New Zealand's leader issues "global call" to fight racism
New Zealand Prime Minister Jacinda Ardern has issued a "global call" to combat the "ideology" of racism after the terrorist attack by a white supremacist on two mosques last week that left 50 people dead and dozens more wounded. In one of her first interviews since the attack, Ardern rejected any argument that her country's policy of welcoming refugees and immigrants was to blame for the violence.
Asked if she was concerned about a rise of right-wing nationalism in her country, Ardnern told CBS News partner network BBC News that while it was an Australian citizen who committed the atrocity, "that is not to say that we do not have an ideology in New Zealand that would be an affront to the majority of New Zealanders."
But she said the problem of white nationalism is not unique to any one nation, and called on leaders around the world "to weed it out where it exists and make sure that we never create an environment where it can flourish."
"What New Zealand experienced here was violence brought against us by someone who grew up and learned their ideology somewhere else. If we want to make sure globally that we are a safe and tolerant and inclusive world we cannot think about this in terms of boundaries," Ardern said.
She renewed her government's commitment to accept refugees, saying: "We are a welcoming country. I utterly reject the idea that in any way in trying to ensure that we have a system that looks after those who choose to call New Zealand home that we have perpetuated an environment where this kind of ideology can exist."
Ardern said on Tuesday in New Zealand's parliament that she would never refer to the perpetrator of the attacks by name. "He sought many things from his act of terror, but one was notoriety -- that is why you will never hear me mention his name."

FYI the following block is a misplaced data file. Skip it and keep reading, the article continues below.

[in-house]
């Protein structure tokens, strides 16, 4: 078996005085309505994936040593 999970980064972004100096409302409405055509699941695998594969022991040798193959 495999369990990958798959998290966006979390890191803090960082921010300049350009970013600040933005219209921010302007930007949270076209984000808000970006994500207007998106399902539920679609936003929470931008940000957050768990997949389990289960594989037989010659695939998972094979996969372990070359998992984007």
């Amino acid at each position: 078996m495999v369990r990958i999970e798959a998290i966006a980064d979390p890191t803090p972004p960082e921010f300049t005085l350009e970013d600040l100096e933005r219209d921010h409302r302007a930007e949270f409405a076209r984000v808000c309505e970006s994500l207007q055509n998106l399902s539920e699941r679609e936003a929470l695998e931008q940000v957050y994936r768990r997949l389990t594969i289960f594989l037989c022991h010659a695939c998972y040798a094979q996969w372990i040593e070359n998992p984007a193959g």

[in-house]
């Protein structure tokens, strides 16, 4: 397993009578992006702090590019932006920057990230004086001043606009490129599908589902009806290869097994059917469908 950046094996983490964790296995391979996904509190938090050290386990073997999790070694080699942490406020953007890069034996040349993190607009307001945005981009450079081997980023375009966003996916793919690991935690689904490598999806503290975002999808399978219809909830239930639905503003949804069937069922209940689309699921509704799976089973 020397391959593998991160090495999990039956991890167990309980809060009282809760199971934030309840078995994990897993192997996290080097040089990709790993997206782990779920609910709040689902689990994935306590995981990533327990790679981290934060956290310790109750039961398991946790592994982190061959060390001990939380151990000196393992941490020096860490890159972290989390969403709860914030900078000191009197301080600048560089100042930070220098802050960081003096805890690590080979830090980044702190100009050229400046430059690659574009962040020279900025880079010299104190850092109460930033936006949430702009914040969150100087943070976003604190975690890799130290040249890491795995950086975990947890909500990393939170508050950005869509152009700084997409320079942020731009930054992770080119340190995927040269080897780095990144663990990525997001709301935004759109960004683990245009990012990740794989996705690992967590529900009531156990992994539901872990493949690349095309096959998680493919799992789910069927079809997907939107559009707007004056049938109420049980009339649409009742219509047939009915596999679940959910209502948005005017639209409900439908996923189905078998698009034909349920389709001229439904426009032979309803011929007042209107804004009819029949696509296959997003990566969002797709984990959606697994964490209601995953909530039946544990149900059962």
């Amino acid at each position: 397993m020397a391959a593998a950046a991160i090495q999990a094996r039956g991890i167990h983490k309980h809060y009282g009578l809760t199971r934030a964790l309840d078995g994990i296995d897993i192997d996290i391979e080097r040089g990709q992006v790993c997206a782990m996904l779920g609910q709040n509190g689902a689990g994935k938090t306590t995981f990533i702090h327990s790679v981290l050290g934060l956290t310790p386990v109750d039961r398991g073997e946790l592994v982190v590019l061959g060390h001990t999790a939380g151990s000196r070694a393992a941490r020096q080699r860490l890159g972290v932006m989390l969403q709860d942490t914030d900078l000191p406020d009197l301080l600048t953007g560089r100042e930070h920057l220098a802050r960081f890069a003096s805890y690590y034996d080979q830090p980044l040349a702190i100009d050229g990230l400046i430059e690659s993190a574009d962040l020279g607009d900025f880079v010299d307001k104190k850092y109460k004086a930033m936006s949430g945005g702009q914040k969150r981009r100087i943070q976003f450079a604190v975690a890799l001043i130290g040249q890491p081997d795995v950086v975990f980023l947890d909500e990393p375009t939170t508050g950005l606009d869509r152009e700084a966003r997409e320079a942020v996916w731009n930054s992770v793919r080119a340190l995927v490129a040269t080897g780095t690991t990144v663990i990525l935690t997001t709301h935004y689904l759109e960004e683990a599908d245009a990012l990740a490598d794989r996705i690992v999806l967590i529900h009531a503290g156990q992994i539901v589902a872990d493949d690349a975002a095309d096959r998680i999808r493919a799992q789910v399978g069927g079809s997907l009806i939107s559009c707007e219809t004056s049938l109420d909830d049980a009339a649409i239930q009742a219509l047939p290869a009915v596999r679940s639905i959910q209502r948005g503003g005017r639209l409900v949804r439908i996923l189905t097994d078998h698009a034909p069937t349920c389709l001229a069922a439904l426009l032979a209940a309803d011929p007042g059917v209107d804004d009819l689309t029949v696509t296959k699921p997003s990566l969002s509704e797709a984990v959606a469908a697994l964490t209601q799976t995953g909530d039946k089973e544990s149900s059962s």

Ardern on social media's role
Ardern has said social media platforms need to take more responsibility after the brutal attack on the first moque was livestreamed on Facebook for over 17 minutes, while an online manifesto spewed a message of hate replete with references familiar to extremist chat rooms and internet trolls.
The video of the attack shows the gunman taking aim with assault-style rifles painted with symbols and quotes used widely by the white supremacist movement online. While fewer than 200 people watched the video live, it was copied and shared widely by the "alt-right" community online.
Facebook told CBSNews.com sister site CNET that it removed the video and was pulling down posts that expressed "praise or support" for the shootings. It said it was working with police on the investigation. In a tweet, YouTube, which is owned by Google, also said it was "working vigilantly to remove any violent footage."
"We cannot simply sit back and accept that these platforms just exist and that what is said on them is not the responsibility of the place where they are published," Ardern said this week in a speech to New Zealand's Parliament. "They are the publisher, not just the postman. It cannot be a case of all profit, no responsibility."
Ardern also stated that although social media was not the cause of the massacre, it played a role in enabling hate to spread. "There is no question that ideas and language of division and hate have existed for decades. But the form of distribution, the tools of organization, they are new," she said.
The 28-year-old Australian suspect has been charged with murder over the shootings, and could still face more charges. Police have said he acted alone, but have not ruled out the possibility that others supported him.
The first funerals for the victims of the attack, who were largely immigrants and refugees, took place Wednesday with hundreds of mourners attending a service near the Linwood Islamic Centre in Christchurch, one of the two mosques attacked.
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